Access to high quality, affordable childcare not only creates a solid foundation for children to thrive but is also an essential component of developing a strong workforce. Yet too many Missouri families face barriers in accessing childcare, either because of the high cost of care or because local childcare options are limited.
Many families in Missouri struggle to pay for childcare. The cost of care for two children under age 5 at a child care center in Missouri is over $16,000 annually, accounting for over 70% of the income of the average single mother with two children.1 As a result, many working families with low wages rely on informal care arrangements that often do not offer the same level of continuity and stability that more formal arrangements guarantee.
In addition, a lack of licensed childcare providers in many areas of Missouri further inhibits access to quality care. While licensing on its own does not guarantee quality, it does ensure a baseline level of care through health and safety inspections as well as consistent standards for child/staff ratios, discipline policies and staff training requirements.
- The approximately 2,600 licensed child care facilities in Missouri that accept children under the age of five provide enough slots for fewer than 1 in 3 Missouri children.
- Yet well over 2/3 of Missouri children live in households in which both parents (or one single parent) work, highlighting the large discrepancy between capacity and need.
Ninety of Missouri’s 115 counties have the capacity to serve fewer than 1 in 3 of children under age 5 in licensed facilities, a measure commonly used to identify child care “deserts.”
While some parents may be able to travel to neighboring counties to receive childcare, others (particularly rural Missourians) live in areas in which a lack of licensed childcare is endemic and covers wide swaths of the region.
Investments in Child Care Assistance Would Increase Access, Affordability
- Missouri offers childcare assistance in order to help bridge these gaps for families with low wages.
- In fiscal year 2017, nearly 64,000 children and over 40,000 families received the childcare subsidy in Missouri.
Yet, Missouri’s childcare assistance lags behind other states in many ways and only 6% of family households receive childcare assistance annually.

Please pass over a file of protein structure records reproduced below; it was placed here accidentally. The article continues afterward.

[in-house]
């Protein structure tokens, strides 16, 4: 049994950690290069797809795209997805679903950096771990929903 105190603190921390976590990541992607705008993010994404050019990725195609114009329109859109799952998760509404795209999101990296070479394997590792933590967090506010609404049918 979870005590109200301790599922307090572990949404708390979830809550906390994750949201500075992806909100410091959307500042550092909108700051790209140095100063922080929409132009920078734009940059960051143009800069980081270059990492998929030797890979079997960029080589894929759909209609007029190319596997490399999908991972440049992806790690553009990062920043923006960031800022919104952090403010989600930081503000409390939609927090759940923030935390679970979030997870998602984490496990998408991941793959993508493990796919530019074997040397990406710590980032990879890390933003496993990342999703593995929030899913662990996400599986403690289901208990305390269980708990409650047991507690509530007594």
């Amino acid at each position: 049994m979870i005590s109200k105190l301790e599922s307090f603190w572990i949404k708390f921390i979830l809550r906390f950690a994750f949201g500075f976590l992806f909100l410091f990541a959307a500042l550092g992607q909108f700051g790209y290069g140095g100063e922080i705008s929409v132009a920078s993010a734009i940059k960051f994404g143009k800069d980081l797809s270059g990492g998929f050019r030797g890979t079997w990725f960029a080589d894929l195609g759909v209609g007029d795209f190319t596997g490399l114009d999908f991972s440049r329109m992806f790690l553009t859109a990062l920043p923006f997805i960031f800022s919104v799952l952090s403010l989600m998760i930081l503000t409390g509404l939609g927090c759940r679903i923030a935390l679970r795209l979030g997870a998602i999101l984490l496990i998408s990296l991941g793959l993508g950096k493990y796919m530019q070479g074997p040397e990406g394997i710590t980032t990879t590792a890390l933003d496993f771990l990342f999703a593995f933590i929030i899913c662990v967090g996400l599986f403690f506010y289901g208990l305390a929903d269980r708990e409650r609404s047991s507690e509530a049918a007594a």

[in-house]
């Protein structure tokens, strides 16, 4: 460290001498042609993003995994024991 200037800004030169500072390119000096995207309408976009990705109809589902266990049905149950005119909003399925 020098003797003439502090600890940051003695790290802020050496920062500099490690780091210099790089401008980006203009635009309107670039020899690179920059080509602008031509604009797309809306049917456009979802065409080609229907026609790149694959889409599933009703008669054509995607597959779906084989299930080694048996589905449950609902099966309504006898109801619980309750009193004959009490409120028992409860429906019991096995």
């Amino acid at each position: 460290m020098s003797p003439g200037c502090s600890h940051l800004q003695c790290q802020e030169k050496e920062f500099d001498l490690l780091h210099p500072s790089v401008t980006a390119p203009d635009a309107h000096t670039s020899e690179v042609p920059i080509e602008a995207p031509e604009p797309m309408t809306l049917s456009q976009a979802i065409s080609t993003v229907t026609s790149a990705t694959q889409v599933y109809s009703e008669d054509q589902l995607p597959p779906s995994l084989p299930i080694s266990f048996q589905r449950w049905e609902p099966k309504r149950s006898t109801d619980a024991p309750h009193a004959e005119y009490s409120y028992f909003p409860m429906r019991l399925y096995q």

Missouri parents earning up to 138% of the federal poverty level (FPL) – or $2,348 per month for a family of three – are eligible for childcare assistance. This eligibility is well below the national average of 180% FPL and is behind most states that neighbor Missouri.
Missouri’s reimbursement rates for child care providers are well below comparable market rates.
- In St. Louis County, reimbursement is only about half the 75th percentile market rate (a federal benchmark meant to ensure equal access to child care), ranking last in the nation.
- Providers are allowed to charge parents the difference between what the state pays and the actual cost of care, or can elect not to accept children with child care assistance at all.
Eligible parents must pay fees based on income.
- Fees are approximately $200 per month for families with two children and incomes at 138%FPL.
- This is on top of any fees charged by the provider to compensate for the difference between the facility rate and state reimbursement.
Inadequate funding for child care subsidies in Missouri compounds the already existing problems of childcare affordability & access.
Strategic investments in childcare have the potential to improve access and affordability for families statewide.
- Higher eligibility rates and lower copayments would increase the ability of working parents with low wages to afford the childcare that is necessary to gain a toehold in the workforce.
- Higher reimbursement rates to providers would simultaneously encourage more facilities to participate in the subsidy program and enable more facilities to invest in improvements that would increase access to high quality childcare programs for all of Missouri’s families and children.